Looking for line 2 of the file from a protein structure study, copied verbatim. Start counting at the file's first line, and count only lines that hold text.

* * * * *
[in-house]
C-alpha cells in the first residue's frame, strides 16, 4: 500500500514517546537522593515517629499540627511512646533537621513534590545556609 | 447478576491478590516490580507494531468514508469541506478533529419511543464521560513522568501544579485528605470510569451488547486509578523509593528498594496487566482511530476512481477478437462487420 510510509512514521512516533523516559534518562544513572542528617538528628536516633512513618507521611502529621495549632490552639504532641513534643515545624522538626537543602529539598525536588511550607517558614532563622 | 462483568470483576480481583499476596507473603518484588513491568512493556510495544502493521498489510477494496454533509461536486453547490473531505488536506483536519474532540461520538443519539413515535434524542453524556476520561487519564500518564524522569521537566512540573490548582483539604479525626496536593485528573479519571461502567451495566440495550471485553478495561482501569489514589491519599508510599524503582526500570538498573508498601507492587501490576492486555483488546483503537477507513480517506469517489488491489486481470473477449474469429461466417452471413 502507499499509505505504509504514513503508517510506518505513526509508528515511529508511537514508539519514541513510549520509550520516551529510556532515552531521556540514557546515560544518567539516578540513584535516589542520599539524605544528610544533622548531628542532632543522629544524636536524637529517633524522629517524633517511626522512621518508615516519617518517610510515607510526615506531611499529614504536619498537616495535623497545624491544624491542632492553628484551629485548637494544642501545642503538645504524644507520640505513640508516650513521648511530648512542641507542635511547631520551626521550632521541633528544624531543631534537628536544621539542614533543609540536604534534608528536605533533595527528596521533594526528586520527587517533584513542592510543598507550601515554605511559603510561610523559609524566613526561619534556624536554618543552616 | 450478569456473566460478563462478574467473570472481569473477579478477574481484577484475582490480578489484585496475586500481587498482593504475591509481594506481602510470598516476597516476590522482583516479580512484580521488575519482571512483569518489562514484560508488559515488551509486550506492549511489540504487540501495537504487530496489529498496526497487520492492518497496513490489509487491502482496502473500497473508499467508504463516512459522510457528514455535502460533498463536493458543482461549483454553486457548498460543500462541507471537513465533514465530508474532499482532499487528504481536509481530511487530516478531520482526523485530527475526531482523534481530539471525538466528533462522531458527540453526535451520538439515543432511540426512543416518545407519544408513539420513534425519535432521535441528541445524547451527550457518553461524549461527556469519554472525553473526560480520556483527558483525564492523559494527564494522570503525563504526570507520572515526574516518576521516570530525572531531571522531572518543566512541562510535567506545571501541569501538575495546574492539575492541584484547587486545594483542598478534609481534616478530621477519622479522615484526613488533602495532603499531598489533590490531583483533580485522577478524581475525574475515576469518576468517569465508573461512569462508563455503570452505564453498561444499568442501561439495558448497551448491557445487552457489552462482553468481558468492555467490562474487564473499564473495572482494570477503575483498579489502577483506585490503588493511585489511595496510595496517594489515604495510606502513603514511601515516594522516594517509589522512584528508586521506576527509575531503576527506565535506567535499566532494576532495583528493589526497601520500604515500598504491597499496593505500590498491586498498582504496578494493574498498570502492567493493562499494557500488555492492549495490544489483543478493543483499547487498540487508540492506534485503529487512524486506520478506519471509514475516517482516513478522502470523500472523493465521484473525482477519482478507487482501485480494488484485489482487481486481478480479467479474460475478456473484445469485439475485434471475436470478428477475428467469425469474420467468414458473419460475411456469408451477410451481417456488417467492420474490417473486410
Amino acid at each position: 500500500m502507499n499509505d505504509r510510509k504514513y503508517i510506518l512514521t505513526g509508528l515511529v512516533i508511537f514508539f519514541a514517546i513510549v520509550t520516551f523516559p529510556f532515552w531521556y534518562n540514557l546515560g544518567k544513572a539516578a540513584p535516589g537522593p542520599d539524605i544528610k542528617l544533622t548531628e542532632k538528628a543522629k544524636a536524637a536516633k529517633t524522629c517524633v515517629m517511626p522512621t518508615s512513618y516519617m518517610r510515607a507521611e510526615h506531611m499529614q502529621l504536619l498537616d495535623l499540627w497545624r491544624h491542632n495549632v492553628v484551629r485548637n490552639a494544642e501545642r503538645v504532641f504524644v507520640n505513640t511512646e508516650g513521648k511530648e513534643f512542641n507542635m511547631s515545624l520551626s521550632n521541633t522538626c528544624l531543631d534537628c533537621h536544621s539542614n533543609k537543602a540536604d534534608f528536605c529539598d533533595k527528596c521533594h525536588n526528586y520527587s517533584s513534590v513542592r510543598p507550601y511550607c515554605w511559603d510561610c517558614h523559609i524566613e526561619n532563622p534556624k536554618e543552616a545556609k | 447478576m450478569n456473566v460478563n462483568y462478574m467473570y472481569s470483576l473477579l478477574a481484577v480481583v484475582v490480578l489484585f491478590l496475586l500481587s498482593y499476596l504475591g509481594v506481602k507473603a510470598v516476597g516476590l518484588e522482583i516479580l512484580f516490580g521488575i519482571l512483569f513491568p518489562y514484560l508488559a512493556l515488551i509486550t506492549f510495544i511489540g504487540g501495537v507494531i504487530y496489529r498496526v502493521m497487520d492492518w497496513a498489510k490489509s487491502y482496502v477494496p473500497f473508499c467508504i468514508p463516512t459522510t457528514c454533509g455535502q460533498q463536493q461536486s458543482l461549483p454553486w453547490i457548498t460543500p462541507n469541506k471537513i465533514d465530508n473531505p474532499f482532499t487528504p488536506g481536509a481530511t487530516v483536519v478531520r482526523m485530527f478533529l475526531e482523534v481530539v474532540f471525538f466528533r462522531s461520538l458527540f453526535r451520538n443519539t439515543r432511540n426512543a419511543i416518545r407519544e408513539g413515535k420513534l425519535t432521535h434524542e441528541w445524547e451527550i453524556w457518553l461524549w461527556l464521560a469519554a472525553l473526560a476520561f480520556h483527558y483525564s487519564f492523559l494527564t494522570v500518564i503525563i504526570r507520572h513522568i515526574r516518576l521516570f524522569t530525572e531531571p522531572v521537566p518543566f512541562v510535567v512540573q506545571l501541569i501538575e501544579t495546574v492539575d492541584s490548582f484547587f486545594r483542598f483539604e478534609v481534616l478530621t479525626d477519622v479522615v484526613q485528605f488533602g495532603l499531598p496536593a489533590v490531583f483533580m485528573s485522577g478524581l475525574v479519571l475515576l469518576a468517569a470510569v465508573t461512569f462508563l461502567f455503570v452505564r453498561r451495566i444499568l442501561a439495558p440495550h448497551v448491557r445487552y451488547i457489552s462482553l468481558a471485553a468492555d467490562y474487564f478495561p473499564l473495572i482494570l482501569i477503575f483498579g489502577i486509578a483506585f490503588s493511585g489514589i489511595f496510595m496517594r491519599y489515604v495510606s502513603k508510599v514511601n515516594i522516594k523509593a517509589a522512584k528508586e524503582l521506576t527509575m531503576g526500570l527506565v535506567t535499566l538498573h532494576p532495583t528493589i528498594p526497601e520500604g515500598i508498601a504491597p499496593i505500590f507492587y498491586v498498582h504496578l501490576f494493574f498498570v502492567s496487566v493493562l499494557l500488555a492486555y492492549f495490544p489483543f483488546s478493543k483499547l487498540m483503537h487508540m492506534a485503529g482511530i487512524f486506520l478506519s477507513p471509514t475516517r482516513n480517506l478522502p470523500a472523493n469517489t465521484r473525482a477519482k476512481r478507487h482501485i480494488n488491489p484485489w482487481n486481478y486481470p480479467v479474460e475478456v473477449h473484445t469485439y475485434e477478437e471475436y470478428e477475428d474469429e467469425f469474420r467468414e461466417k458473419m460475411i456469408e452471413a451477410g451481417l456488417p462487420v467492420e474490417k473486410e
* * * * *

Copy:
C-alpha cells in the first residue's frame, strides 16, 4: 500500500514517546537522593515517629499540627511512646533537621513534590545556609 | 447478576491478590516490580507494531468514508469541506478533529419511543464521560513522568501544579485528605470510569451488547486509578523509593528498594496487566482511530476512481477478437462487420 510510509512514521512516533523516559534518562544513572542528617538528628536516633512513618507521611502529621495549632490552639504532641513534643515545624522538626537543602529539598525536588511550607517558614532563622 | 462483568470483576480481583499476596507473603518484588513491568512493556510495544502493521498489510477494496454533509461536486453547490473531505488536506483536519474532540461520538443519539413515535434524542453524556476520561487519564500518564524522569521537566512540573490548582483539604479525626496536593485528573479519571461502567451495566440495550471485553478495561482501569489514589491519599508510599524503582526500570538498573508498601507492587501490576492486555483488546483503537477507513480517506469517489488491489486481470473477449474469429461466417452471413 502507499499509505505504509504514513503508517510506518505513526509508528515511529508511537514508539519514541513510549520509550520516551529510556532515552531521556540514557546515560544518567539516578540513584535516589542520599539524605544528610544533622548531628542532632543522629544524636536524637529517633524522629517524633517511626522512621518508615516519617518517610510515607510526615506531611499529614504536619498537616495535623497545624491544624491542632492553628484551629485548637494544642501545642503538645504524644507520640505513640508516650513521648511530648512542641507542635511547631520551626521550632521541633528544624531543631534537628536544621539542614533543609540536604534534608528536605533533595527528596521533594526528586520527587517533584513542592510543598507550601515554605511559603510561610523559609524566613526561619534556624536554618543552616 | 450478569456473566460478563462478574467473570472481569473477579478477574481484577484475582490480578489484585496475586500481587498482593504475591509481594506481602510470598516476597516476590522482583516479580512484580521488575519482571512483569518489562514484560508488559515488551509486550506492549511489540504487540501495537504487530496489529498496526497487520492492518497496513490489509487491502482496502473500497473508499467508504463516512459522510457528514455535502460533498463536493458543482461549483454553486457548498460543500462541507471537513465533514465530508474532499482532499487528504481536509481530511487530516478531520482526523485530527475526531482523534481530539471525538466528533462522531458527540453526535451520538439515543432511540426512543416518545407519544408513539420513534425519535432521535441528541445524547451527550457518553461524549461527556469519554472525553473526560480520556483527558483525564492523559494527564494522570503525563504526570507520572515526574516518576521516570530525572531531571522531572518543566512541562510535567506545571501541569501538575495546574492539575492541584484547587486545594483542598478534609481534616478530621477519622479522615484526613488533602495532603499531598489533590490531583483533580485522577478524581475525574475515576469518576468517569465508573461512569462508563455503570452505564453498561444499568442501561439495558448497551448491557445487552457489552462482553468481558468492555467490562474487564473499564473495572482494570477503575483498579489502577483506585490503588493511585489511595496510595496517594489515604495510606502513603514511601515516594522516594517509589522512584528508586521506576527509575531503576527506565535506567535499566532494576532495583528493589526497601520500604515500598504491597499496593505500590498491586498498582504496578494493574498498570502492567493493562499494557500488555492492549495490544489483543478493543483499547487498540487508540492506534485503529487512524486506520478506519471509514475516517482516513478522502470523500472523493465521484473525482477519482478507487482501485480494488484485489482487481486481478480479467479474460475478456473484445469485439475485434471475436470478428477475428467469425469474420467468414458473419460475411456469408451477410451481417456488417467492420474490417473486410